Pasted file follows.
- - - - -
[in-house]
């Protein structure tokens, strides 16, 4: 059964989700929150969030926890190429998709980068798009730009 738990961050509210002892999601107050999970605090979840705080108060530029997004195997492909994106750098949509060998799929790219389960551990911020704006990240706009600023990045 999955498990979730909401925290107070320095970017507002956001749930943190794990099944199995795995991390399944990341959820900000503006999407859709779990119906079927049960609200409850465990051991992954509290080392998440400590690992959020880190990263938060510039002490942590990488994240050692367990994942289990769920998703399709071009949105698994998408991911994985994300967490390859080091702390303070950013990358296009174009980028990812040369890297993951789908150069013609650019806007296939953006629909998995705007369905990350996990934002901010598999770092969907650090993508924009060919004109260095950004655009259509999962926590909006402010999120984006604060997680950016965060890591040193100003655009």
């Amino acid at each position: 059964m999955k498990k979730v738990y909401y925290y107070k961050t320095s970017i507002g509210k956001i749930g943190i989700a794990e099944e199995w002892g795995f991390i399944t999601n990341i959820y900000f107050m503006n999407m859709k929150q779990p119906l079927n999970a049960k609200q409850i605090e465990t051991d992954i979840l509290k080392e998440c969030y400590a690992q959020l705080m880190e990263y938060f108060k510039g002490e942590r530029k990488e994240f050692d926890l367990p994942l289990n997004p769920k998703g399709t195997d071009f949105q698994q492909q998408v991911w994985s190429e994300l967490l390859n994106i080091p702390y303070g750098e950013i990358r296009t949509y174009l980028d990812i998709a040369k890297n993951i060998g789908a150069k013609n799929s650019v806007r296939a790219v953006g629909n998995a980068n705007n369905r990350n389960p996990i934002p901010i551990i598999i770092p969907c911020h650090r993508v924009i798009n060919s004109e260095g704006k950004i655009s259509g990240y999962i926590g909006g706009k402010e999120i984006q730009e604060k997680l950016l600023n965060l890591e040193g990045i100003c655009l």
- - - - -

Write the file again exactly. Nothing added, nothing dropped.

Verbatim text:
[in-house]
């Protein structure tokens, strides 16, 4: 059964989700929150969030926890190429998709980068798009730009 738990961050509210002892999601107050999970605090979840705080108060530029997004195997492909994106750098949509060998799929790219389960551990911020704006990240706009600023990045 999955498990979730909401925290107070320095970017507002956001749930943190794990099944199995795995991390399944990341959820900000503006999407859709779990119906079927049960609200409850465990051991992954509290080392998440400590690992959020880190990263938060510039002490942590990488994240050692367990994942289990769920998703399709071009949105698994998408991911994985994300967490390859080091702390303070950013990358296009174009980028990812040369890297993951789908150069013609650019806007296939953006629909998995705007369905990350996990934002901010598999770092969907650090993508924009060919004109260095950004655009259509999962926590909006402010999120984006604060997680950016965060890591040193100003655009």
């Amino acid at each position: 059964m999955k498990k979730v738990y909401y925290y107070k961050t320095s970017i507002g509210k956001i749930g943190i989700a794990e099944e199995w002892g795995f991390i399944t999601n990341i959820y900000f107050m503006n999407m859709k929150q779990p119906l079927n999970a049960k609200q409850i605090e465990t051991d992954i979840l509290k080392e998440c969030y400590a690992q959020l705080m880190e990263y938060f108060k510039g002490e942590r530029k990488e994240f050692d926890l367990p994942l289990n997004p769920k998703g399709t195997d071009f949105q698994q492909q998408v991911w994985s190429e994300l967490l390859n994106i080091p702390y303070g750098e950013i990358r296009t949509y174009l980028d990812i998709a040369k890297n993951i060998g789908a150069k013609n799929s650019v806007r296939a790219v953006g629909n998995a980068n705007n369905r990350n389960p996990i934002p901010i551990i598999i770092p969907c911020h650090r993508v924009i798009n060919s004109e260095g704006k950004i655009s259509g990240y999962i926590g909006g706009k402010e999120i984006q730009e604060k997680l950016l600023n965060l890591e040193g990045i100003c655009l």